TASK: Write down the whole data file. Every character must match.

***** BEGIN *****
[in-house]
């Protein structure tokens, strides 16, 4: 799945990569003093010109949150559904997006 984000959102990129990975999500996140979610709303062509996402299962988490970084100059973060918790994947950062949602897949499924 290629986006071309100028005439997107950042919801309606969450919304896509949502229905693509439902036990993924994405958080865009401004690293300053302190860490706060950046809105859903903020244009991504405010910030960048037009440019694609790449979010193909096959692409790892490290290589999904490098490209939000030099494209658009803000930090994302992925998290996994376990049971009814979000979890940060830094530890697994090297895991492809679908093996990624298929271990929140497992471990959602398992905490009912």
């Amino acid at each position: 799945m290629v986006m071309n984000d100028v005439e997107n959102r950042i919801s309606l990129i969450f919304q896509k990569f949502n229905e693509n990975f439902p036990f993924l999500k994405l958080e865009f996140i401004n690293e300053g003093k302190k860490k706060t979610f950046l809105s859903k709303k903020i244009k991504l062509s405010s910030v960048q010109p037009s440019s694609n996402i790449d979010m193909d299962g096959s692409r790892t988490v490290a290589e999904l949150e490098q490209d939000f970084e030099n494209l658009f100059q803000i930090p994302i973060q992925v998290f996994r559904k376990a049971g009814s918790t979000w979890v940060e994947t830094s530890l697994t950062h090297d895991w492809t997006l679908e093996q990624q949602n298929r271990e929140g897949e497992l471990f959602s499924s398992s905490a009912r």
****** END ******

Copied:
[in-house]
């Protein structure tokens, strides 16, 4: 799945990569003093010109949150559904997006 984000959102990129990975999500996140979610709303062509996402299962988490970084100059973060918790994947950062949602897949499924 290629986006071309100028005439997107950042919801309606969450919304896509949502229905693509439902036990993924994405958080865009401004690293300053302190860490706060950046809105859903903020244009991504405010910030960048037009440019694609790449979010193909096959692409790892490290290589999904490098490209939000030099494209658009803000930090994302992925998290996994376990049971009814979000979890940060830094530890697994090297895991492809679908093996990624298929271990929140497992471990959602398992905490009912």
């Amino acid at each position: 799945m290629v986006m071309n984000d100028v005439e997107n959102r950042i919801s309606l990129i969450f919304q896509k990569f949502n229905e693509n990975f439902p036990f993924l999500k994405l958080e865009f996140i401004n690293e300053g003093k302190k860490k706060t979610f950046l809105s859903k709303k903020i244009k991504l062509s405010s910030v960048q010109p037009s440019s694609n996402i790449d979010m193909d299962g096959s692409r790892t988490v490290a290589e999904l949150e490098q490209d939000f970084e030099n494209l658009f100059q803000i930090p994302i973060q992925v998290f996994r559904k376990a049971g009814s918790t979000w979890v940060e994947t830094s530890l697994t950062h090297d895991w492809t997006l679908e093996q990624q949602n298929r271990e929140g897949e497992l471990f959602s499924s398992s905490a009912r």